Phnom Penh December 7, 2012—For a decade, Cambodia has sustained strong economic growth despite the global economic slowdown. To maintain this growth, Cambodia should invest more in its most precious resource—its people. As a global knowledge and financial institution, the World Bank is in Cambodia to help.
Today roughly 20 percent of Cambodians—that is 2.8 million people are still poor. Nearly 40 percent of children under the age of five suffer from malnutrition, and 28 percent in the same age group are underweight.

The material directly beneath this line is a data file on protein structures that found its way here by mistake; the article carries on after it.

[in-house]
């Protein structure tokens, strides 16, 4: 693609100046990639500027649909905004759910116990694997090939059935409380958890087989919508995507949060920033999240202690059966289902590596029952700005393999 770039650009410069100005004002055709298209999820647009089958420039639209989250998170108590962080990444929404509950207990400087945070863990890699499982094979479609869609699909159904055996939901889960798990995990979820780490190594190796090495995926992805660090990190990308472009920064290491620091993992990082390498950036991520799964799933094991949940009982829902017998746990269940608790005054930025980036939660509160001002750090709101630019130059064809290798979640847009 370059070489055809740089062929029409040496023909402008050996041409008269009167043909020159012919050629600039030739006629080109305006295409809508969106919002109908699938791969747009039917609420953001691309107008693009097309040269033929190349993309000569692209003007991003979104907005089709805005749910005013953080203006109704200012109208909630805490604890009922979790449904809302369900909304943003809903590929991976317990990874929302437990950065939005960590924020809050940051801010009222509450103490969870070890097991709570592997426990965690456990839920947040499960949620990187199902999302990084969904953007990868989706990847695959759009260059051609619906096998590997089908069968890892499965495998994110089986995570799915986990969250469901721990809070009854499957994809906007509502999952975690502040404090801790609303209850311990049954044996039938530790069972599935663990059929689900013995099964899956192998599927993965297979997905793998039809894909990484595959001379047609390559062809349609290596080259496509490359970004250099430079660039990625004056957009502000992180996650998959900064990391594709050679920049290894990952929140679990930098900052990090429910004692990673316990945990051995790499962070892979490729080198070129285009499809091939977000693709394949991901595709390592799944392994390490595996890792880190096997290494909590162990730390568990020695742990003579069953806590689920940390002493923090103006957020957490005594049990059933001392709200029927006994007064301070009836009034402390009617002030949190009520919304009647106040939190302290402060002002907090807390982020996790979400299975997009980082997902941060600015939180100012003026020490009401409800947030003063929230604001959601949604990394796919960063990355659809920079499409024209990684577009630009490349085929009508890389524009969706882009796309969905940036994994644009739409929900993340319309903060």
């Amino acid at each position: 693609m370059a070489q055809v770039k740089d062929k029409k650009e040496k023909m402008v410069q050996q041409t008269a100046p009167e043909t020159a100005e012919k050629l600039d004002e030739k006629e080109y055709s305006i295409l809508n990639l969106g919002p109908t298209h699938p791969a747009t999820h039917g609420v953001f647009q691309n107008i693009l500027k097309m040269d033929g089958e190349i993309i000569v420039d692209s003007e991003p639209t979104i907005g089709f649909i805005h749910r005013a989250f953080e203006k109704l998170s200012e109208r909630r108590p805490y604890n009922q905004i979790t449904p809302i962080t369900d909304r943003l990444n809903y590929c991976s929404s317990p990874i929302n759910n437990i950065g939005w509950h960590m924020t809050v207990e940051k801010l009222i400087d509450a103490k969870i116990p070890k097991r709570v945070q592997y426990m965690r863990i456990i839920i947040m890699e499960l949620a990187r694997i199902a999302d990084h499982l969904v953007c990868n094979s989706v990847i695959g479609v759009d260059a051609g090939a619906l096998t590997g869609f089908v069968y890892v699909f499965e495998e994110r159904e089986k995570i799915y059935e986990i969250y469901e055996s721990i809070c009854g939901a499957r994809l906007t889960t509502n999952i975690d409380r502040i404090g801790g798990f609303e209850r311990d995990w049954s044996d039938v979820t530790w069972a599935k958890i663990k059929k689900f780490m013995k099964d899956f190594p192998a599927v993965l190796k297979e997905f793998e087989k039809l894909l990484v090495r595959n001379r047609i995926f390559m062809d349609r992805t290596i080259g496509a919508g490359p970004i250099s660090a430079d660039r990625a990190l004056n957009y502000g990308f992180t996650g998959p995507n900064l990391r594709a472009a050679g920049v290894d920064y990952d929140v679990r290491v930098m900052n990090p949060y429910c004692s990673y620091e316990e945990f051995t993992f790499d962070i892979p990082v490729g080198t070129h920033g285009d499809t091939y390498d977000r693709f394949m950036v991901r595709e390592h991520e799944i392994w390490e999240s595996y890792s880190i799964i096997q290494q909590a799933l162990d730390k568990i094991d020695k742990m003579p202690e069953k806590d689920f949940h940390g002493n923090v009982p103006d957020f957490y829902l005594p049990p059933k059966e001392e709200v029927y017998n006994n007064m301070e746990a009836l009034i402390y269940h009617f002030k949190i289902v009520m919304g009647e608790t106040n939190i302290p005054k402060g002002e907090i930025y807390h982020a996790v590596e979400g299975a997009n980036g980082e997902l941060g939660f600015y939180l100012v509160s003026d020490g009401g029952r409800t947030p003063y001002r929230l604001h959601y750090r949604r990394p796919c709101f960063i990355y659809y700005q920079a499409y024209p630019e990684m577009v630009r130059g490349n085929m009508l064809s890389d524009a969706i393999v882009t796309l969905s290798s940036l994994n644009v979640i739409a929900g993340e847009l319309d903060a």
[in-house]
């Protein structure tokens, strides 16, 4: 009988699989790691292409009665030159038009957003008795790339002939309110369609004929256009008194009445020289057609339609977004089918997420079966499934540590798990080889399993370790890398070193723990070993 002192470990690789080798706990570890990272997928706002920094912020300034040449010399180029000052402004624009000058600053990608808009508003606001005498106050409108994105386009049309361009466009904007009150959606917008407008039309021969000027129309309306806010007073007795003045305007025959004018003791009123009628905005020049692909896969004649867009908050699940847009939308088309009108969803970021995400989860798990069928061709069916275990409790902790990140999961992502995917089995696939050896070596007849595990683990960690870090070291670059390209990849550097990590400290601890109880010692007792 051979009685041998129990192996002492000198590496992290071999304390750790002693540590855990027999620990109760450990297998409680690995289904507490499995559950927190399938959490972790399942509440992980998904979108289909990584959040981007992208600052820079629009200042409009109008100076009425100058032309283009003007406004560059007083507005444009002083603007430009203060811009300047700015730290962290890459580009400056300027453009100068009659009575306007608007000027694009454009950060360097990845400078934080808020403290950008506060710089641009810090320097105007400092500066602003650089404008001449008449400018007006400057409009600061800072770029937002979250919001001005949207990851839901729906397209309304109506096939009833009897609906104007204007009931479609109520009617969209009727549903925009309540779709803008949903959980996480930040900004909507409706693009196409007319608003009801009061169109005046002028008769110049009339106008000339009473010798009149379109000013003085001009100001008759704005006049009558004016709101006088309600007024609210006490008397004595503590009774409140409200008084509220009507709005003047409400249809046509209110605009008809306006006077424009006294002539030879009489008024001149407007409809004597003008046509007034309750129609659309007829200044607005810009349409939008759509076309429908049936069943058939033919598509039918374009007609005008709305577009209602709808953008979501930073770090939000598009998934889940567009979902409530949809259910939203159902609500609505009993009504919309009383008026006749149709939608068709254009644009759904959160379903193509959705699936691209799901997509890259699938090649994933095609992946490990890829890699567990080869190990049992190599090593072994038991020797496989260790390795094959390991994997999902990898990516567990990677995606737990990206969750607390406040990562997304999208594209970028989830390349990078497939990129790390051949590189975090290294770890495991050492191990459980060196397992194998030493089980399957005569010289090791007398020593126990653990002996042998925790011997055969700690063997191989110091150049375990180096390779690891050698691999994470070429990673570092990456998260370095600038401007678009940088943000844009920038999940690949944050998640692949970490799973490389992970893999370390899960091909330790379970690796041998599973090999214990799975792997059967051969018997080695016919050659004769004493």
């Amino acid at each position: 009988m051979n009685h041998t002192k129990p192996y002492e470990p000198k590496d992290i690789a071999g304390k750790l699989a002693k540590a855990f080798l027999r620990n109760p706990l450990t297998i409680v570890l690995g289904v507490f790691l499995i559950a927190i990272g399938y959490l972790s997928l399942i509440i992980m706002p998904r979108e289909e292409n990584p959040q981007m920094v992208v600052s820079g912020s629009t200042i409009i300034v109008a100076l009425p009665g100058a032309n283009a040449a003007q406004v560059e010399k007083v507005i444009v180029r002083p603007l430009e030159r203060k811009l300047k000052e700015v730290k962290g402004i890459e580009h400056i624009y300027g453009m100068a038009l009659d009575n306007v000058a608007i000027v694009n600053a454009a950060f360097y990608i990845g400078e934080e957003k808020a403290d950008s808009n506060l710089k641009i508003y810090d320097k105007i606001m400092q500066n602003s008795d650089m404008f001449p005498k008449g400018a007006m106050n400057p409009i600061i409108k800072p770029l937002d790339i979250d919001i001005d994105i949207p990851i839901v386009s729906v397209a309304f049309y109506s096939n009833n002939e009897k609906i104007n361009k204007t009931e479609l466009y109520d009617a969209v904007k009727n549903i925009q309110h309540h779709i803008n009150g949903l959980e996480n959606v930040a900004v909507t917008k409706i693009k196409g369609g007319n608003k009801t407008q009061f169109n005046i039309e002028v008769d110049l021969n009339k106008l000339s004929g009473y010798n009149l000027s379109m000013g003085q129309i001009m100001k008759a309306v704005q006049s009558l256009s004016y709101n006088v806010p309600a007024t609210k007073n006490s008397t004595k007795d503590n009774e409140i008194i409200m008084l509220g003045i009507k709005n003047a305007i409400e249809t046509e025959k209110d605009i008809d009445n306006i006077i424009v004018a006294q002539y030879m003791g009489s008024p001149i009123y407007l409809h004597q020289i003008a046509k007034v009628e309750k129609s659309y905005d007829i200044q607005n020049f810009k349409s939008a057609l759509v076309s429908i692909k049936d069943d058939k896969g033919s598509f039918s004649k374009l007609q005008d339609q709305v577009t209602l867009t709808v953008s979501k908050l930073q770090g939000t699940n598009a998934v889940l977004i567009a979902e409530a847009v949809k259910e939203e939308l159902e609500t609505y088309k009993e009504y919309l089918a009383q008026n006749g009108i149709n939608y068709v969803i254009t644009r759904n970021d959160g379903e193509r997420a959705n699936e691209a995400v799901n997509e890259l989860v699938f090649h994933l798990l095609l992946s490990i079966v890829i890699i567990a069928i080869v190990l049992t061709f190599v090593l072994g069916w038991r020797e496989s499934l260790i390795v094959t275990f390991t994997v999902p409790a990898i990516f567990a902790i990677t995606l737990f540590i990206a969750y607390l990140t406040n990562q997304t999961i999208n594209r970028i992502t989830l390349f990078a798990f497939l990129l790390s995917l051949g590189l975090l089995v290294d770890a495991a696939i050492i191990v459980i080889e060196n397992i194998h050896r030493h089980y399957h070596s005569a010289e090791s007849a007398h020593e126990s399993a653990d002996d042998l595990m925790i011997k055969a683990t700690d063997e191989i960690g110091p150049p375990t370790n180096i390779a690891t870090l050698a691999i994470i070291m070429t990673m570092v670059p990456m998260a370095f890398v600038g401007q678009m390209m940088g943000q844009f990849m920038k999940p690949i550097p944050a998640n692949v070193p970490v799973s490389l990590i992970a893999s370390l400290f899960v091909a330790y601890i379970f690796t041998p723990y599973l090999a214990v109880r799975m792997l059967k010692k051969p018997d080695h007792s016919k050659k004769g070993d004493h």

“Investments in human development, particularly in the areas of health and education, need to be a priority in Cambodia to create opportunities for all, especially the poor and vulnerable," said Pamela Cox, the World Bank Vice President for East Asia and the Pacific during her visit to the country this week. “Cambodia has come a long way from where it was, but there are still challenges to overcome, and the World Bank is here to help with those challenges.”
Over the past decade, workforce skills of adults improved at a slower rate than in other countries in East Asia, and the proportion of skilled workers among earners stagnated. A recent World Bank study founded that 22 percent of foreign employers in Cambodia identify skills as a severe constraint to businesses. This means many Cambodians earn less than they could if they had adequate education and skills.